A 10 min “no‐touch” time – is it enough in DCD? A DCD Animal Study
Abstract:Summary Donation after cardiac death (DCD) is under investigation because of the lack of human donor organs. Required times of cardiac arrest vary between 75 s and 27 min until the declaration of the patients’ death worldwide. The aim of this study was to investigate brain death in pigs after different times of cardiac arrest with subsequent cardiopulmonary resuscitation (CPR) as a DCD paradigm. DCD was simulated in 20 pigs after direct electrical induction of ventricular fibrillation. The “no‐touch” time varied from 2 min up to 10 min; then 30 min of CPR were performed. Brain death was determined by established clinical and electrophysiological criteria. In all animals with cardiac arrest of at least 6 min, a persistent loss of brainstem reflexes and no reappearance of bioelectric brain activity occurred. Reappearance of EEG activity was found until 4.5 min of cardiac arrest and subsequent CPR. Brainstem reflexes were detectable until 5 min of cardiac arrest and subsequent CPR. According to our experiments, the suggestion of 10 min of cardiac arrest being equivalent to brain death exceeds the minimum time after which clinical and electrophysiological criteria of brain death are fulfilled. Therefore shorter “no‐touch” times might be ethically acceptable to reduce warm ischemia time.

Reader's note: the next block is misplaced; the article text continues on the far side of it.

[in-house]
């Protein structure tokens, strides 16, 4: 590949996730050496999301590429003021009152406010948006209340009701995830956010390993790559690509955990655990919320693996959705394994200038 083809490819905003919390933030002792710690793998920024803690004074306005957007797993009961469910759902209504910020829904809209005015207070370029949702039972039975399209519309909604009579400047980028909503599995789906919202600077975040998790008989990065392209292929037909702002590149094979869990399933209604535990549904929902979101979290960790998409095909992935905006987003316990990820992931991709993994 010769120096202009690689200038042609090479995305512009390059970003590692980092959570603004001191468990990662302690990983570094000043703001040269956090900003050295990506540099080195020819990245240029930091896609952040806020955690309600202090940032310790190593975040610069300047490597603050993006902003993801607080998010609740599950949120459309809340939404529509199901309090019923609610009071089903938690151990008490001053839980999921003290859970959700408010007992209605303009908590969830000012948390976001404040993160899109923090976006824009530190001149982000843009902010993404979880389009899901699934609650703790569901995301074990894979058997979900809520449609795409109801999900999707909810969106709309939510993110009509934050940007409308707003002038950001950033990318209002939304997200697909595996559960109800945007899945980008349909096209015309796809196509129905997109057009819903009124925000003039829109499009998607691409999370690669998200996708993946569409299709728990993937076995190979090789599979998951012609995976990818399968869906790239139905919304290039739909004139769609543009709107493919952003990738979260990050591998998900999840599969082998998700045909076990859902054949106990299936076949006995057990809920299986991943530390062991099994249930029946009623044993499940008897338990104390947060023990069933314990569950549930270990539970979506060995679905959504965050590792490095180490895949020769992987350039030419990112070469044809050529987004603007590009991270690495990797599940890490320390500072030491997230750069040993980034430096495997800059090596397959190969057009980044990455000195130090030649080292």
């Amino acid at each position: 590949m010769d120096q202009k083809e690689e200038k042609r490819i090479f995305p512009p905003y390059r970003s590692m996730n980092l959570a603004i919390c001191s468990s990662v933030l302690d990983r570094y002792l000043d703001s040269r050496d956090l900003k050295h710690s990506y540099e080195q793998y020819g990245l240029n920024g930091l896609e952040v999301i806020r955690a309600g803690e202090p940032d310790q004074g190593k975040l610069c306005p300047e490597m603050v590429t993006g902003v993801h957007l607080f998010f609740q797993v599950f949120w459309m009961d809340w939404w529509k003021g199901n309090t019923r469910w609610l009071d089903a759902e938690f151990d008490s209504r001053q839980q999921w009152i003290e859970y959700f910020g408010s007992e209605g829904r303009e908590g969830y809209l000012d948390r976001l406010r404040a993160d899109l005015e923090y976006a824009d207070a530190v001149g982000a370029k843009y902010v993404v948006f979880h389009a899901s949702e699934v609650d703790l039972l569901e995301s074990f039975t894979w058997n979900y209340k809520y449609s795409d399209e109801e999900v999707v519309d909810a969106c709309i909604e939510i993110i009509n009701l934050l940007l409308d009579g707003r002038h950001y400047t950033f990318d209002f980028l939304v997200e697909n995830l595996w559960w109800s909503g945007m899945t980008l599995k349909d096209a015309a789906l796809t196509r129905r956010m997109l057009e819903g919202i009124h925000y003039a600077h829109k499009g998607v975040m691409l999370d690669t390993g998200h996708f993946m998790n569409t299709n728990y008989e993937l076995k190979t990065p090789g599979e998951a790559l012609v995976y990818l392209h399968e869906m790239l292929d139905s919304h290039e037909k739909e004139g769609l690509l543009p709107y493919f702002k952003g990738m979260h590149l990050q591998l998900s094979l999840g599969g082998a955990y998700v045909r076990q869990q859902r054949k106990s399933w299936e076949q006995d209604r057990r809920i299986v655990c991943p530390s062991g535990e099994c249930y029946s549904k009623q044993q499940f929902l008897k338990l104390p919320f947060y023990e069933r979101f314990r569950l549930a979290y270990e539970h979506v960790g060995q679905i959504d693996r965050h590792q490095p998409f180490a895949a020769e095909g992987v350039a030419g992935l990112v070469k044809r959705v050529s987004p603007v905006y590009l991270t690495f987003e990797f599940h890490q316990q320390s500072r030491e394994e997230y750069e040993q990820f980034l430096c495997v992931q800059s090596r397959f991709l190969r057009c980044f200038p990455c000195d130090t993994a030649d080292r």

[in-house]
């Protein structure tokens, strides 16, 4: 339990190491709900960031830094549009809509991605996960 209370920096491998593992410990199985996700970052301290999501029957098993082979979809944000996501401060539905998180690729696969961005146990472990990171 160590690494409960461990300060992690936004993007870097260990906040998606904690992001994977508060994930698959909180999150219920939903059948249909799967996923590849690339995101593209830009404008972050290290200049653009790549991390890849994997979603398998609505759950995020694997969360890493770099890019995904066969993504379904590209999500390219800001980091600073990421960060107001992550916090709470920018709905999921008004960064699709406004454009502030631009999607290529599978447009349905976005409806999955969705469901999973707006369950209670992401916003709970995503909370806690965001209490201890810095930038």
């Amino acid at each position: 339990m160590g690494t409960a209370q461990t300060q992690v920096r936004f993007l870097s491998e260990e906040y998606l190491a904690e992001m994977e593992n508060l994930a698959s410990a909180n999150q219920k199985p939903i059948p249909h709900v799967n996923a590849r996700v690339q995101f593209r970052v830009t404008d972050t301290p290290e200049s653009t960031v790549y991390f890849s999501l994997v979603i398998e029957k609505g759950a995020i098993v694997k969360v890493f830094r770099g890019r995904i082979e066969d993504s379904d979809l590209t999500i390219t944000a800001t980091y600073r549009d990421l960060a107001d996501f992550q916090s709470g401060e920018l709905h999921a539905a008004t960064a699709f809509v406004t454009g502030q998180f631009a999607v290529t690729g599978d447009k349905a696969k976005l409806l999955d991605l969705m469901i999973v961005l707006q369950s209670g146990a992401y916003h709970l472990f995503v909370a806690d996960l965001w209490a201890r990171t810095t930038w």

Document Type: Research Article
Affiliations: 1: Department of Transplantation Surgery, Medical University of Graz, Graz, Austria 2: Department of General Surgery, Medical University of Graz, Graz, Austria 3: Department of Neurology, Medical University of Graz, Graz, Austria 4: Division for Biomedical Research, Medical University of Graz, Graz, Austria 5: Department of Anaesthesiology, Medical University of Graz, Graz, Austria 6: Clinical Institute of Medical and Chemical Laboratory Diagnostics, Medical University of Graz, Graz, Austria 7: Department of Anaesthesiology and Intensive Care, Krankenhaus der Barmherzigen Brüder St. Veit an der Glan, St. Veit an der Glan, Austria 8: Department of Internal Medicine, Medical University of Graz, Graz, Austria
Publication date: 2012-04-01